Pragmatism and the Analytic – Continental Split
Invited Speakers (in alphabetical order):
- Dr. Michael Bacon (Royal Holloway)
- Prof. Shannon Dea (University of Waterloo)
- Prof. Christopher Hookway (University of Sheffield)
- Prof. Christopher Norris (Cardiff University)
- Dr. Komarine Romdenh-Romluc (University of Sheffield)
- Prof. Robert Stern (University of Sheffield)
- Prof. Robert Talisse (Vanderbilt University)
- Prof. James Williams (Deakin University)
We are pleased to invite abstracts for submission to the upcoming “Pragmatism and the Analytic – Continental Split” conference, to be held at the University of Sheffield on the 9th – 11th of August 2017. The conference will explore the pragmatist tradition in philosophy and its relation to the divide between analytic and continental philosophy.
Like the analytic and continental traditions, pragmatism developed around the turn of the 20th century. The early pragmatists influenced (and were influenced by) the founding thinkers on both sides of the divide, and their work contains elements which both the analytic and the continental traditions can recognise. Charles S. Peirce, for instance, developed a first-order logic alongside a sophisticated general theory of signs. James’s detailed phenomenological analyses of experiences and late metaphysical speculations have resonances within the continental tradition, whilst his philosophy of mind and meta-philosophical reflections have been taken up within the analytic tradition. In the next generation, figures such Jane Addams, John Dewey, and Alain Locke saw in pragmatism a way to use philosophy for educational and political uses, and rejected the elitism and intellectualism they saw infecting philosophy of all kinds. Contemporary pragmatists can be found on both sides of the supposed split.
Consequently, pragmatism provides a unique lens through which to view the analytic – continental split. Some have hoped that pragmatism might provide a kind of “bridge” between the two traditions, whereas others have suggested that the best aspects of pragmatism can be assimilated to one side or the other. Still others have suggested that pragmatism represents a unique option, irreducible and perhaps even superior to either side.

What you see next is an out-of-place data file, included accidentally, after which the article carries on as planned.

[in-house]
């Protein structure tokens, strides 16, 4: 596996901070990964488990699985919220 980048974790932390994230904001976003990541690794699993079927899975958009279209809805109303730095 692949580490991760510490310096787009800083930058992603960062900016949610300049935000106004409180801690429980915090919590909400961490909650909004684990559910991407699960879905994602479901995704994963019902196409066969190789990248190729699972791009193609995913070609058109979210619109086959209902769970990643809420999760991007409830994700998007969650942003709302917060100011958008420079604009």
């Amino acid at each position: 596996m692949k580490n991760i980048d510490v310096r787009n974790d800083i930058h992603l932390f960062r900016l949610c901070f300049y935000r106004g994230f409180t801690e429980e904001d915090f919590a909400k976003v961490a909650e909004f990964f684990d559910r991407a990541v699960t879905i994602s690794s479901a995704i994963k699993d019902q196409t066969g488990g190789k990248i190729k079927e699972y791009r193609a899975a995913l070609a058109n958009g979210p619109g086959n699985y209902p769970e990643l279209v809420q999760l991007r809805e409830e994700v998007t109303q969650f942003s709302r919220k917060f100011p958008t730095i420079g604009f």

We invite submissions of abstracts on the conference topic, of up to 500 words (for some ideas on possible topics, see below). We welcome speakers from all traditions within philosophy, and from areas of cross-disciplinary interest. Speakers will be allowed approximately 20 minutes for presentation, followed by 10 minutes of questions.
For more information, please visit our website pacsconf.weebly.com or email us at pacsconf [at] gmail.com.
Submissions: We will be accepting abstracts of up to 500 words. Please prepare abstracts for blind review, and send to pacsconf [at] gmail.com by the 16th of April. Formats preferred are .doc, .pdf, or .txt. Cover sheets should include your name, email address, institutional affiliation, and the title of your proposed paper.
Deadline for submissions: 16th of April 2017 Notification of acceptance: by 5th of June 2017 Date of conference: 9th – 11th of August 2017
Possible topics include:
- Early analytic and continental responses to pragmatism
- Pragmatism’s influence on analytic or continental philosophy
- Pragmatism and Critical Theory
- Relations to idealism in the three traditions
- Phenomenology in pragmatist inquiry
- Post-structuralism and pragmatism
- Semiotic analysis in the three traditions
- The importance of language in philosophical methodology
- The types and importance of “experience” in the three traditions
- The types and importance of “realism” in the three traditions
- The place of metaphysics in philosophical inquiry
- The role of the community in philosophical inquiry
- The possibility of normative inquiry
- Philosophy’s relation to science
- Should philosophy be useful?